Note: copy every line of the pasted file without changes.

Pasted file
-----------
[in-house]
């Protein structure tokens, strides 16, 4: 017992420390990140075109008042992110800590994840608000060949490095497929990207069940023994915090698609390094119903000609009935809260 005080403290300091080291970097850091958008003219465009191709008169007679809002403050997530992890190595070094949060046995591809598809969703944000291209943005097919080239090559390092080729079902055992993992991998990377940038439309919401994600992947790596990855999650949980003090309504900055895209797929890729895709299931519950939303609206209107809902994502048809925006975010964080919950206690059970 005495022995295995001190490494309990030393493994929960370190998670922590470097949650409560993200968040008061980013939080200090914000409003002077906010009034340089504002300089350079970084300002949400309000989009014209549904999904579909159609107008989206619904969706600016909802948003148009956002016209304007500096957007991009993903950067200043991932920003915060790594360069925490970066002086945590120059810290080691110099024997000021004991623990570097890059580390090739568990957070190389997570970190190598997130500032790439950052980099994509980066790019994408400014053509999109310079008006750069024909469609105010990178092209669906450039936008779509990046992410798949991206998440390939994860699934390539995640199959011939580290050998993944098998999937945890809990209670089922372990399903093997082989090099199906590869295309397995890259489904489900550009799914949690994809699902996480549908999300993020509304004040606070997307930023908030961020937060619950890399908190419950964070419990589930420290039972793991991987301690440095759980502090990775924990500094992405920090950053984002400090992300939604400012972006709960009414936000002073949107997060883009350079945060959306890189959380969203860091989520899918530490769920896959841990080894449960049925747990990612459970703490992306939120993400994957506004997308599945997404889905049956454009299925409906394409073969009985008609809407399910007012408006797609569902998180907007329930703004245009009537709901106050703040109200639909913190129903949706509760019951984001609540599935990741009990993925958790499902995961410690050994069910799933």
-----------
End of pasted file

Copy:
[in-house]
């Protein structure tokens, strides 16, 4: 017992420390990140075109008042992110800590994840608000060949490095497929990207069940023994915090698609390094119903000609009935809260 005080403290300091080291970097850091958008003219465009191709008169007679809002403050997530992890190595070094949060046995591809598809969703944000291209943005097919080239090559390092080729079902055992993992991998990377940038439309919401994600992947790596990855999650949980003090309504900055895209797929890729895709299931519950939303609206209107809902994502048809925006975010964080919950206690059970 005495022995295995001190490494309990030393493994929960370190998670922590470097949650409560993200968040008061980013939080200090914000409003002077906010009034340089504002300089350079970084300002949400309000989009014209549904999904579909159609107008989206619904969706600016909802948003148009956002016209304007500096957007991009993903950067200043991932920003915060790594360069925490970066002086945590120059810290080691110099024997000021004991623990570097890059580390090739568990957070190389997570970190190598997130500032790439950052980099994509980066790019994408400014053509999109310079008006750069024909469609105010990178092209669906450039936008779509990046992410798949991206998440390939994860699934390539995640199959011939580290050998993944098998999937945890809990209670089922372990399903093997082989090099199906590869295309397995890259489904489900550009799914949690994809699902996480549908999300993020509304004040606070997307930023908030961020937060619950890399908190419950964070419990589930420290039972793991991987301690440095759980502090990775924990500094992405920090950053984002400090992300939604400012972006709960009414936000002073949107997060883009350079945060959306890189959380969203860091989520899918530490769920896959841990080894449960049925747990990612459970703490992306939120993400994957506004997308599945997404889905049956454009299925409906394409073969009985008609809407399910007012408006797609569902998180907007329930703004245009009537709901106050703040109200639909913190129903949706509760019951984001609540599935990741009990993925958790499902995961410690050994069910799933």